Exploring the Use of Active Electronic Support Tools by Students with Learning Disabilities


  • Lindy Crawford
  • Kristina N. Higgins
  • Barbara Freeman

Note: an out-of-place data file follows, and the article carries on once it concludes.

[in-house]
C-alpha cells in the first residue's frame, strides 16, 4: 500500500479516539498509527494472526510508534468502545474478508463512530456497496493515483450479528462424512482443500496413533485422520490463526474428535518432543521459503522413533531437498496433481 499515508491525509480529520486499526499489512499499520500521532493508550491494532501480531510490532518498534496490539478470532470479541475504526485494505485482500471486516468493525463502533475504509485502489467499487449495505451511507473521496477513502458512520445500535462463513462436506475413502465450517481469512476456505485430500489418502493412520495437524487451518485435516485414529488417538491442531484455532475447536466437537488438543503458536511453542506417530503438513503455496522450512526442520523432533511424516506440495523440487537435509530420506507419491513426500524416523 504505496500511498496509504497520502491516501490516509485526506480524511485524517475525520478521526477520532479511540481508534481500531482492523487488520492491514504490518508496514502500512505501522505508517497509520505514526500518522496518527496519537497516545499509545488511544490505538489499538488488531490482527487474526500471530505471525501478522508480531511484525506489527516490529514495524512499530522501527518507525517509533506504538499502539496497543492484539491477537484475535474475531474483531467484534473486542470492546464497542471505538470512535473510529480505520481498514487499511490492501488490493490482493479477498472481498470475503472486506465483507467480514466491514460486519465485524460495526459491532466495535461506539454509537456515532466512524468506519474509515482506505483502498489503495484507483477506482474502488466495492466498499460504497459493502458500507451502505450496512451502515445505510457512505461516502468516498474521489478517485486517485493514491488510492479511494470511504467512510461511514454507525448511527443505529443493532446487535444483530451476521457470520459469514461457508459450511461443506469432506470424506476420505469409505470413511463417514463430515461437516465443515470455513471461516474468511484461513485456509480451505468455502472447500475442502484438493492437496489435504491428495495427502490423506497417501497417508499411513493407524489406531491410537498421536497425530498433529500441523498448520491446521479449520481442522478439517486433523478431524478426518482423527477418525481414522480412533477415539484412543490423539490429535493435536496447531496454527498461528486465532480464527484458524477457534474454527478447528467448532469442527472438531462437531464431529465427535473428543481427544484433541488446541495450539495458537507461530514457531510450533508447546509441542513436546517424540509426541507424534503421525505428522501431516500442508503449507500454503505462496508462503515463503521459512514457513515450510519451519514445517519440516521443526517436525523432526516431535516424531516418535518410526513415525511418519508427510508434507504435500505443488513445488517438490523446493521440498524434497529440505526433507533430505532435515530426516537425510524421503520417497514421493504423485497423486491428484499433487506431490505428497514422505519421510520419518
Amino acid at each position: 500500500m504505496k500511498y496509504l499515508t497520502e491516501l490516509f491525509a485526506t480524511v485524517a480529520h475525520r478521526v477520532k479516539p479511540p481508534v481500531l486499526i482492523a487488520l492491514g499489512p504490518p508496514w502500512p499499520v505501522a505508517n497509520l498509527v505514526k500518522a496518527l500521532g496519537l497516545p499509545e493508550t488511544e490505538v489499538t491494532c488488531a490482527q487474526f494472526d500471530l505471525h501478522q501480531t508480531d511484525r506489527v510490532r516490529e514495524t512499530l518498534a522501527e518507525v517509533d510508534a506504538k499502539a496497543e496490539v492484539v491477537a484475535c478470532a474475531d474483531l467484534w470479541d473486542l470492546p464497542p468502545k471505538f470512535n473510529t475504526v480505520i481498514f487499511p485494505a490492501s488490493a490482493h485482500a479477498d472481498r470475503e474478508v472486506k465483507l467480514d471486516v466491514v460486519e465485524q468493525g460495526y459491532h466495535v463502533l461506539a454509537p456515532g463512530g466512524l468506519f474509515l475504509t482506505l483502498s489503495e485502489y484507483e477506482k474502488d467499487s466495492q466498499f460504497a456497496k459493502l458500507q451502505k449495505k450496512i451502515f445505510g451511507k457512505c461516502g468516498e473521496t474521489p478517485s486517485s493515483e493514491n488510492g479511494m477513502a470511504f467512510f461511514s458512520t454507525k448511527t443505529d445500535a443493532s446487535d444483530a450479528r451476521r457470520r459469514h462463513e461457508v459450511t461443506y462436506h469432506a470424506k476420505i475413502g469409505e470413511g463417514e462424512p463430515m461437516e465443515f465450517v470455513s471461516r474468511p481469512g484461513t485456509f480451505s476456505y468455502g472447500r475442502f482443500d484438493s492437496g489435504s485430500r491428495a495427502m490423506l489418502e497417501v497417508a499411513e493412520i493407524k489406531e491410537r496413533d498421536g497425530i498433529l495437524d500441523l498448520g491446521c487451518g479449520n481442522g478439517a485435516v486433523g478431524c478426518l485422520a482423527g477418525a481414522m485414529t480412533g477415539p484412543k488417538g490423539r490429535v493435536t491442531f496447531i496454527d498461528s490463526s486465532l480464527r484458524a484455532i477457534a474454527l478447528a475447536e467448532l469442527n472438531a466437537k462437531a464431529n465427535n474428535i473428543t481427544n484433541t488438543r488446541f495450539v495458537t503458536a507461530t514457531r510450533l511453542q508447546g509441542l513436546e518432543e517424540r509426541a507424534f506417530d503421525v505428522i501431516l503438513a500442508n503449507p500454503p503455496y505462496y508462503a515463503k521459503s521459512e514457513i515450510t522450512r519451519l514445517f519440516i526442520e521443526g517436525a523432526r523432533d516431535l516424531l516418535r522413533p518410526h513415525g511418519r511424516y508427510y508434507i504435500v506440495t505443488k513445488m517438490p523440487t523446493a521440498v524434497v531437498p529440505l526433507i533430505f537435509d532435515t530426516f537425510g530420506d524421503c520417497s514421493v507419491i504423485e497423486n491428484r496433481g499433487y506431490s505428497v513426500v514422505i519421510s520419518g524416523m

Computer-based instruction (CBI) programs have been implemented in classrooms for almost three decades. One advantage of CBI includes allowing the user to tailor instruction to their particular style of learning (Slavin & Lake, 2009). An essential part of individualizing CBI involves the students use of active electronic support tools, which may promote mathematical metacognition in the process of understanding mathematical concepts. This study included 19 sixth grade students who attended a school for students with learning disabilities and analyzes their use of active electronic support tools (e.g. hyperlinks, calculator) during their engagement in CBI. Specifically, students completed grade-level lessons in the Math Learning Companion (Freeman, 2010), an online supplemental mathematics curriculum developed for students in the later elementary and early secondary grades. The relationships between students use of active electronic support tools, gains between the pre and posttest, and achievement as measured by the Woodcock-Johnson Broad Math score and the Wechsler IQ scales were explored. A cross-case analysis was conducted on four students to provide insight into how they tailored the program to meet their individual needs. Findings indicate that students are using the active electronic support tools to individualize the program with the intent of maximizing their understanding of mathematical concepts.